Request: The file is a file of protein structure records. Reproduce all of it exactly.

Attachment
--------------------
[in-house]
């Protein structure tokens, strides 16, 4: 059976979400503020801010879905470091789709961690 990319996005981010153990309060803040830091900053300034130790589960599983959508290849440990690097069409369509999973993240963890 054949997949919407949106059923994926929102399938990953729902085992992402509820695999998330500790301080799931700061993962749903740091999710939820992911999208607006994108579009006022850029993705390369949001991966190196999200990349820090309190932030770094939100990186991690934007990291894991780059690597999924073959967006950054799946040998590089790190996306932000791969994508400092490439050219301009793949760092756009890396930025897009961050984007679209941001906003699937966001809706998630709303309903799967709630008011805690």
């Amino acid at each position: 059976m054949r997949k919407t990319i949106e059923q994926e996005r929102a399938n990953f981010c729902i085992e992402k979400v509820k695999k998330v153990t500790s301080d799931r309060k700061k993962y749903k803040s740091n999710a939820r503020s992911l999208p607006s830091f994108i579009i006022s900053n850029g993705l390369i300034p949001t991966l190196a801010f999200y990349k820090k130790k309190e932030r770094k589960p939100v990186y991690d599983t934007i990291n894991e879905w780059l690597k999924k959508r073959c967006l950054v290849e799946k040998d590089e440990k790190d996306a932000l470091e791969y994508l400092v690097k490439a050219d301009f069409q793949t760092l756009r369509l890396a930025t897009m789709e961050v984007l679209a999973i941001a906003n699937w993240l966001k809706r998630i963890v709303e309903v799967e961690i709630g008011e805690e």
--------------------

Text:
[in-house]
């Protein structure tokens, strides 16, 4: 059976979400503020801010879905470091789709961690 990319996005981010153990309060803040830091900053300034130790589960599983959508290849440990690097069409369509999973993240963890 054949997949919407949106059923994926929102399938990953729902085992992402509820695999998330500790301080799931700061993962749903740091999710939820992911999208607006994108579009006022850029993705390369949001991966190196999200990349820090309190932030770094939100990186991690934007990291894991780059690597999924073959967006950054799946040998590089790190996306932000791969994508400092490439050219301009793949760092756009890396930025897009961050984007679209941001906003699937966001809706998630709303309903799967709630008011805690």
């Amino acid at each position: 059976m054949r997949k919407t990319i949106e059923q994926e996005r929102a399938n990953f981010c729902i085992e992402k979400v509820k695999k998330v153990t500790s301080d799931r309060k700061k993962y749903k803040s740091n999710a939820r503020s992911l999208p607006s830091f994108i579009i006022s900053n850029g993705l390369i300034p949001t991966l190196a801010f999200y990349k820090k130790k309190e932030r770094k589960p939100v990186y991690d599983t934007i990291n894991e879905w780059l690597k999924k959508r073959c967006l950054v290849e799946k040998d590089e440990k790190d996306a932000l470091e791969y994508l400092v690097k490439a050219d301009f069409q793949t760092l756009r369509l890396a930025t897009m789709e961050v984007l679209a999973i941001a906003n699937w993240l966001k809706r998630i963890v709303e309903v799967e961690i709630g008011e805690e």